The left-hand part of the label shows the contribution made by the tyre to fuel consumption and CO2 emissions.
Tyres, mainly due to their rolling resistance, account for around 20% of vehicles' fuel consumption. A reduction in rolling resistance can therefore make a considerable contribution to the energy efficiency of road transport, and thus to reducing CO2 emissions. It is rolling resistance, measured on a simulator, that determines the grade of the tyre.
What is the difference between an A tyre and a G tyre?
The difference in Rolling Resistance is considerable and represents a technological evolution of several tyre generations.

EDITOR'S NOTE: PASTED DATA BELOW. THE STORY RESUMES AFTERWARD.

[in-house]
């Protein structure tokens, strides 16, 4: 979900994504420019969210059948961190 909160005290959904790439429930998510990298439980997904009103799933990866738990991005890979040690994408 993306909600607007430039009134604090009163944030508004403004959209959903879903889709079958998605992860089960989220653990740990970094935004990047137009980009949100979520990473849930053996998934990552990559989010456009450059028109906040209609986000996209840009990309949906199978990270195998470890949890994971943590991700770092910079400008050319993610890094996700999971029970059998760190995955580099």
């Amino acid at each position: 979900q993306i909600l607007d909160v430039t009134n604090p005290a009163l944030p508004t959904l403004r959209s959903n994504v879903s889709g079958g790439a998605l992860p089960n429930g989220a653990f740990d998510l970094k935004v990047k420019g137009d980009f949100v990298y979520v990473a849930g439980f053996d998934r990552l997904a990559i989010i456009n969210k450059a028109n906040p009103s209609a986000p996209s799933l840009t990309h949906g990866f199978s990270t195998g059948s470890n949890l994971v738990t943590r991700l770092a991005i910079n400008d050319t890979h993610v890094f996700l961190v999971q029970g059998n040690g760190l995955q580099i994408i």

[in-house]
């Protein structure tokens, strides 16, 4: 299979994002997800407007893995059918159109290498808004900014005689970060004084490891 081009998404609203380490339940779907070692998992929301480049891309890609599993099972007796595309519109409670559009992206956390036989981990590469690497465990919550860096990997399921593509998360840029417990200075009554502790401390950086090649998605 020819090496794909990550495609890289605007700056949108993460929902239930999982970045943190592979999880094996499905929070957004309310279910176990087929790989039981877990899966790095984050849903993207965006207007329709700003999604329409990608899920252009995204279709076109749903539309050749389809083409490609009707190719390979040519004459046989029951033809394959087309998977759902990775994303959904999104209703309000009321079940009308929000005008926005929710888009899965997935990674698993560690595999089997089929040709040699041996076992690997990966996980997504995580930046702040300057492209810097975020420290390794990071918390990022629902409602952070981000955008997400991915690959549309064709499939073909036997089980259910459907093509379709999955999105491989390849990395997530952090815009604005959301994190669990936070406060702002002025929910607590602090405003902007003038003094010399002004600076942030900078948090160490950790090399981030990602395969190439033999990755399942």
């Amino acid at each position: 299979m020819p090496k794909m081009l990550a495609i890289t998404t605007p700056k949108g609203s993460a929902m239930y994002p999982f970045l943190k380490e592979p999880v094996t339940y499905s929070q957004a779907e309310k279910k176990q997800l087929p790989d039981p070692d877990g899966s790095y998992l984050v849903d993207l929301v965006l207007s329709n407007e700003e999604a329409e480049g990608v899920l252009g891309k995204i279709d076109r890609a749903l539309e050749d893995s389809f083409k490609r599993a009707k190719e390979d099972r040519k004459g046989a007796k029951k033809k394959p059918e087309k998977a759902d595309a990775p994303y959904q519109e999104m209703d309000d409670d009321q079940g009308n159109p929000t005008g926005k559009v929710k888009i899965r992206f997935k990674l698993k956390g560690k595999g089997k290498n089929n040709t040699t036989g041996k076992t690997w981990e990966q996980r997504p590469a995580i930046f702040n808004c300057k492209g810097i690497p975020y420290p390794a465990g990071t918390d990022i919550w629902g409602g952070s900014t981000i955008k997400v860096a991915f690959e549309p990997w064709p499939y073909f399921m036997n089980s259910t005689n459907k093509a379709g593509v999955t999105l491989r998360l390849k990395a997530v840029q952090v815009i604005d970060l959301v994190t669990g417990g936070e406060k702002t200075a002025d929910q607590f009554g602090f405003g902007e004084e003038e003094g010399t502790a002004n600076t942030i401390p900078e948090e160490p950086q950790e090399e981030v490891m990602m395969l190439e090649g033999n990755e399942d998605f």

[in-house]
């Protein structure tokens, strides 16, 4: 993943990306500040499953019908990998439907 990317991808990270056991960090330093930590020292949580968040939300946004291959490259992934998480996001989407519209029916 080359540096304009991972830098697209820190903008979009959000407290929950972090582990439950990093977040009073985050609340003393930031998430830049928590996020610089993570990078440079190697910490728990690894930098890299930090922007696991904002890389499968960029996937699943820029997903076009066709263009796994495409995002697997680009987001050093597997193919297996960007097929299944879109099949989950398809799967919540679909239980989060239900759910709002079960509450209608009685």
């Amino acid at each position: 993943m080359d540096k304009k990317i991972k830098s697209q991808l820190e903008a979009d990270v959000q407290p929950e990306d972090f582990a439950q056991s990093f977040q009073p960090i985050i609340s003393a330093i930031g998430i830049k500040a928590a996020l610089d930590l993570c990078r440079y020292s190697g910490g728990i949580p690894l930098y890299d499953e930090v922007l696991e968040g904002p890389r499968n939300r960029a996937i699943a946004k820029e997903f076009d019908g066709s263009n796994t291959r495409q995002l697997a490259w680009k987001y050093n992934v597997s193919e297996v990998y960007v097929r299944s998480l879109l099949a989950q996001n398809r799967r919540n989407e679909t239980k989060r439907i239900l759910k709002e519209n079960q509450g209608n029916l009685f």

On a car, the difference in impact on fuel consumption between an A tyre and a G tyre is very large, on the order of 0.5 litres/100km.
This amounts to around 80 litres of fuel per year (assuming 15,000km/year).
Over €100/year for a petrol vehicle (at a pump price of €1.30/l.)
The economic impact on the consumer is very considerable, and so is the environmental impact, as this difference in consumption corresponds to 12g of CO2 emissions per km.